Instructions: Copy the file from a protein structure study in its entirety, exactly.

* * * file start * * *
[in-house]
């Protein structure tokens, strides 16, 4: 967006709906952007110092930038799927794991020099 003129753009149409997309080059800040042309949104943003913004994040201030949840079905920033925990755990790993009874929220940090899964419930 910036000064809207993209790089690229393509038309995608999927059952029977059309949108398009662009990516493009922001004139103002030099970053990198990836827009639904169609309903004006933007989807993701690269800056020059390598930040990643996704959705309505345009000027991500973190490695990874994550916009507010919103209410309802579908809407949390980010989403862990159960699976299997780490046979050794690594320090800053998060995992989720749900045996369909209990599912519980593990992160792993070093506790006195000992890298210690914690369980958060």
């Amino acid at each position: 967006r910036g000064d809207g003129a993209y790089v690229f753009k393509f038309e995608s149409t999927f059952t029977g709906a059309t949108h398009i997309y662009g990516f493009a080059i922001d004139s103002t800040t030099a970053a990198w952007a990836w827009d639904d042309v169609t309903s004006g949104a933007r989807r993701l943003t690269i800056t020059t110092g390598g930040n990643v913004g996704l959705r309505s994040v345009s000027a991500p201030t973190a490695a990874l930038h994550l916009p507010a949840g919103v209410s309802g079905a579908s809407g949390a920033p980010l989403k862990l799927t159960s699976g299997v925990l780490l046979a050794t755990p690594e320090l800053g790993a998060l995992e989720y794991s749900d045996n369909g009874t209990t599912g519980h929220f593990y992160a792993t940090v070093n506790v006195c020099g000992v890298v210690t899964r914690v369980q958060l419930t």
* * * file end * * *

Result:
[in-house]
């Protein structure tokens, strides 16, 4: 967006709906952007110092930038799927794991020099 003129753009149409997309080059800040042309949104943003913004994040201030949840079905920033925990755990790993009874929220940090899964419930 910036000064809207993209790089690229393509038309995608999927059952029977059309949108398009662009990516493009922001004139103002030099970053990198990836827009639904169609309903004006933007989807993701690269800056020059390598930040990643996704959705309505345009000027991500973190490695990874994550916009507010919103209410309802579908809407949390980010989403862990159960699976299997780490046979050794690594320090800053998060995992989720749900045996369909209990599912519980593990992160792993070093506790006195000992890298210690914690369980958060």
């Amino acid at each position: 967006r910036g000064d809207g003129a993209y790089v690229f753009k393509f038309e995608s149409t999927f059952t029977g709906a059309t949108h398009i997309y662009g990516f493009a080059i922001d004139s103002t800040t030099a970053a990198w952007a990836w827009d639904d042309v169609t309903s004006g949104a933007r989807r993701l943003t690269i800056t020059t110092g390598g930040n990643v913004g996704l959705r309505s994040v345009s000027a991500p201030t973190a490695a990874l930038h994550l916009p507010a949840g919103v209410s309802g079905a579908s809407g949390a920033p980010l989403k862990l799927t159960s699976g299997v925990l780490l046979a050794t755990p690594e320090l800053g790993a998060l995992e989720y794991s749900d045996n369909g009874t209990t599912g519980h929220f593990y992160a792993t940090v070093n506790v006195c020099g000992v890298v210690t899964r914690v369980q958060l419930t």